CMW: That is the problem, and we talked about that when you started. It sucks you in. Suddenly you’re like, ‘I’ll just live here.’ It’s more fun being here than it is at home, maybe not for everybody.

GCG: What are the benefits of the job?
NC: I’ve met more cool and interesting people working here than I have in my entire life. You learn things you could never learn in any other field in the fire career.
SH: It’s the teamwork and camaraderie you get out of it and you want to work together to achieve common goals. It’s rewarding to be like, ‘Hey, I’ve never been on a run with you,’ but because we train the same, we got the job done successfully. I love being a part of this family. GVFD is a pretty awesome team to be a part of.
MM: Being able to help people when it really matters. You can really give back to individuals at a certain point in time.

GCG: What are some moments that stand out to you?
NC: Doing confined space is a moment of success because I had to get over it with a pack and mask on while going through a tube that has a stick in the middle and getting through that. There was a team around me that kept me going, so it was kind of magical.
Me and a first responder were the first ones to get our pediatric patient who last fell from the hand tram. That’s a moment that sticks out because it was one of the scariest moments.
SH: After my first fire, we had just talked about it. Everybody was like, ‘We’re going to be here for about four more hours. Let’s order some pizzas.’ We had a couple of slices of pizza and went right back to work. Having that kind of down time after my first big fire was a big ‘I can do this’ moment. I didn’t hurt myself or some member of my team.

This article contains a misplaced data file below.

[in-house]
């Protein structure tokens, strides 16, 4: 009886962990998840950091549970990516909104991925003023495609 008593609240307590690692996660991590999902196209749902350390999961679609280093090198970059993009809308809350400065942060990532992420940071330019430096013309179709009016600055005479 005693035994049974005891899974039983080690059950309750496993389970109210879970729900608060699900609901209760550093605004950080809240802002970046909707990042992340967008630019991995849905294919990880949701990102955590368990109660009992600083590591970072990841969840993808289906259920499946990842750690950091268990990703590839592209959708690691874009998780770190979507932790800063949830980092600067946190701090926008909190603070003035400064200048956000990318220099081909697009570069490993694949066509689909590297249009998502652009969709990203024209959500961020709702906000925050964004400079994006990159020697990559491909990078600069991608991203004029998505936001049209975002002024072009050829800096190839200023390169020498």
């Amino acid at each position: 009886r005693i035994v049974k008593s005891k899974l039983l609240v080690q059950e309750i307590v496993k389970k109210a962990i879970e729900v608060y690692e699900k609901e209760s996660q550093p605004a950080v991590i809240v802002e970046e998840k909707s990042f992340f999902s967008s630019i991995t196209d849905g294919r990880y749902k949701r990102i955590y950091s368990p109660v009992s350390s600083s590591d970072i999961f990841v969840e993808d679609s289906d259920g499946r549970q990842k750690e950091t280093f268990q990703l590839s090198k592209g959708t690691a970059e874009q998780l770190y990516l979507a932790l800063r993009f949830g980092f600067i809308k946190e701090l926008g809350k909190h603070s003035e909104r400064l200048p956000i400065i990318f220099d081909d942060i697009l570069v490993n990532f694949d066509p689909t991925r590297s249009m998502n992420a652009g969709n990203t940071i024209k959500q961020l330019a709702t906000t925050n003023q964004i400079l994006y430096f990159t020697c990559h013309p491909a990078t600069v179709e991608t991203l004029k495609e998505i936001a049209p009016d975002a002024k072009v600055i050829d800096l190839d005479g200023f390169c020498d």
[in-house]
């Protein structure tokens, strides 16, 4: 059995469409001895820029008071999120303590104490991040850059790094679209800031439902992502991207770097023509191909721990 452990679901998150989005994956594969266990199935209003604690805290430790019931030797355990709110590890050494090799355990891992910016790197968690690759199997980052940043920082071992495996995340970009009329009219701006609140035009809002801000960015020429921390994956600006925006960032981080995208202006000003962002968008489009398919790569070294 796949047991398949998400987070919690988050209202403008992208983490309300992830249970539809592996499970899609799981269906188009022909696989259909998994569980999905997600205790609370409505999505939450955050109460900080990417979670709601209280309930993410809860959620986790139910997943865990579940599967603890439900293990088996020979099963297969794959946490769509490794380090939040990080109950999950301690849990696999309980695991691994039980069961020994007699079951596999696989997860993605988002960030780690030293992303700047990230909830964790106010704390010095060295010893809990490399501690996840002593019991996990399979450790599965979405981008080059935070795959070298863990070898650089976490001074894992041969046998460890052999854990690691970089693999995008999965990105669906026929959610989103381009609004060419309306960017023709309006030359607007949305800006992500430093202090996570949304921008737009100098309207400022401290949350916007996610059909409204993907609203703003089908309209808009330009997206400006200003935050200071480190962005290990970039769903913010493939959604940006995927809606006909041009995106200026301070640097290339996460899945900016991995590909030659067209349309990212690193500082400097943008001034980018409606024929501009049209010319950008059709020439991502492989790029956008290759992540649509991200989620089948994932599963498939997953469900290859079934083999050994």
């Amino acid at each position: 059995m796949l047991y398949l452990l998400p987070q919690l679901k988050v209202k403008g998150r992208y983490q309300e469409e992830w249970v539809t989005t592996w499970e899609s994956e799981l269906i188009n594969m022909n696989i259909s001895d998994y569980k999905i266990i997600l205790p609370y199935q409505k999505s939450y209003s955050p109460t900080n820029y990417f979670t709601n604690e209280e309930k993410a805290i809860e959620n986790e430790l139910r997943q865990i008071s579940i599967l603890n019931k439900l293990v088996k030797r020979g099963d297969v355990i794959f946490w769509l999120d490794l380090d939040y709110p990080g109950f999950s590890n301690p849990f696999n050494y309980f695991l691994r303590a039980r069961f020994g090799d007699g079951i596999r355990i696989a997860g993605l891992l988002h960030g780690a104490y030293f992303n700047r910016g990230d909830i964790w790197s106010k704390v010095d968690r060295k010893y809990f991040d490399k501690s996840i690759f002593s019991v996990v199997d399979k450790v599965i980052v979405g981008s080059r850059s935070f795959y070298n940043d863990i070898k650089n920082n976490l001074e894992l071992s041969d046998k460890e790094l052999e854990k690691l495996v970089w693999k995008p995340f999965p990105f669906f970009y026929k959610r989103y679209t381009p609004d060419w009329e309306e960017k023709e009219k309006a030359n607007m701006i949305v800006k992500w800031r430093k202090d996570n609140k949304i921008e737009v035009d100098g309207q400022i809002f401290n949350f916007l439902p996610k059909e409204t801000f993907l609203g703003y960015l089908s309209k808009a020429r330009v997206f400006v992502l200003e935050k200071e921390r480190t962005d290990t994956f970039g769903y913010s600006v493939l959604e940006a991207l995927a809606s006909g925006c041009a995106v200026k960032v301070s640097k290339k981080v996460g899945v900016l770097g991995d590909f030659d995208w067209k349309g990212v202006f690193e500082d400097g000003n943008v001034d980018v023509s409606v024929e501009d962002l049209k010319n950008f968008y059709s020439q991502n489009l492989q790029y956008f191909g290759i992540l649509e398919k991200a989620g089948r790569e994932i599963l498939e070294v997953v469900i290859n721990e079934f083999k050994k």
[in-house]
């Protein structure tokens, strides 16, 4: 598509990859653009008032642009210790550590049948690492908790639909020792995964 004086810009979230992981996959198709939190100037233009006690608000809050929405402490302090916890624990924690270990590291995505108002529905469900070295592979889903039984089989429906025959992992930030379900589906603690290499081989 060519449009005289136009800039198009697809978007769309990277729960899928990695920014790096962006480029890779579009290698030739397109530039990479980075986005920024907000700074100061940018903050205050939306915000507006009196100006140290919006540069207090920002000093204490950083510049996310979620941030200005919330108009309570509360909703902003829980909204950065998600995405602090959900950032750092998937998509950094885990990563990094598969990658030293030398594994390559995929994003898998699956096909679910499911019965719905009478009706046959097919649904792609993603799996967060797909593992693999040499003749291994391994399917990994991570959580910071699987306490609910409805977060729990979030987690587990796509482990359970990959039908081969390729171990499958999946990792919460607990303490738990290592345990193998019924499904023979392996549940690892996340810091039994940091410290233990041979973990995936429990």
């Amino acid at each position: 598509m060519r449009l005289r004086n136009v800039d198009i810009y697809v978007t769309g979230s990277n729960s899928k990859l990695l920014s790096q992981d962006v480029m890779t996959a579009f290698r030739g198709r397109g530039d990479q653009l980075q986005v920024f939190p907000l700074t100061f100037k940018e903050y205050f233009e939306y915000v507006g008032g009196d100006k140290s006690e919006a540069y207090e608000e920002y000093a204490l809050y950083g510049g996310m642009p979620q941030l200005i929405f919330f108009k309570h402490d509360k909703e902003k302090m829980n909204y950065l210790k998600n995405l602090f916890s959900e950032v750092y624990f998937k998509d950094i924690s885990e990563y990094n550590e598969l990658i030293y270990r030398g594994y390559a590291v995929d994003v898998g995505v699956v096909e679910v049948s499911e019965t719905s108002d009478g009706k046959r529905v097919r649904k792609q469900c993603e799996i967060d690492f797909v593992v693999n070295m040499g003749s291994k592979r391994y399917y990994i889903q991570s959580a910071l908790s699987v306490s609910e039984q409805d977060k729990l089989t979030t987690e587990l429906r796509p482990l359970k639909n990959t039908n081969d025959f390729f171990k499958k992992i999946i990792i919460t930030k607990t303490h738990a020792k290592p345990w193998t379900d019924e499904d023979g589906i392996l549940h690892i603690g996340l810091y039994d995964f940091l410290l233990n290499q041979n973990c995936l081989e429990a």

Another was the first time I climbed a ladder. That’s part of firefighting. Climbing ladders was a big hurdle for me to get over.
MM: The humpback whale that was beached out here. I certainly didn’t think I was going to wake that morning and be pouring out a five-gallon bucket on a humpback whale to try to keep it moist. It shows the diversity of calls you can get here.
The Whittier [Delong Dock] fire and being out there, having been with the department for a couple of months, and there we are pouring water on bigger blazes than we’ve dealt with along here. Everybody was rolling out of the tunnel and seeing a ceiling of black because all of the smoke went up into the entire valley in the middle of summer and turned dark. The third moment I recall was over by the hand tram, getting that individual up and out of there. We were getting blasted with prop wash while the PJs [pararescuemen] were getting lowered in on the cable to the hand tram terminal and hooking that up. It’s to be out there in that exhilarating a situation at the same time you’re making a real difference for somebody who really needs it at the time.

GVF&R needs members, especially from Girdwood. Go to girdwoodfire.com for details.

GVF&R 60th Anniversary
Oct. 26

11:30 a.m. – Helmet Ceremony and annual photo, potluck for existing and previous members, family and friends at the fire hall
2 p.m. – Alumni Event, Girdwood Brewing Company, a specially brewed American pale ale debuts and GBC will donate $1 for every beer sold to GVF&R, Blue Ristra food truck will be on site.

Marc Donadieu / Glacier City Gazette
“That’s a resolution from the City of Girdwood when they first started paying firefighters,” said Chief Weston. “What is interesting about it is if you did an analysis of what they used to pay to put into real time in 2019 dollars, it would have been about $20.”

Marc Donadieu / Glacier City Gazette
“That’s Tumey’s axe,” said Chief Weston. “That’s super-important. Tumey was the Fire Chief here when I started. He died recently of cancer, possibly related to the job. He was one of those guys who did a lot of first ascents around Turnagain Arm for climbing. Tumey used to live above an old fire station garage way back when.
“He was just a wonderful man, the nicest guy ever. He’s one of those people who basically pushed everybody to do stuff. You talked about empowerment, he’d be like, ‘Yeah, you’ve got this.’ He was just a wonderful man in terms of his compassion and in terms of pushing people beyond what they think they can do in a good way.”

Marc Donadieu / Glacier City Gazette
(L-R) GVF&R’s Matt Martyn, Sarah Howard, Nessa Cutler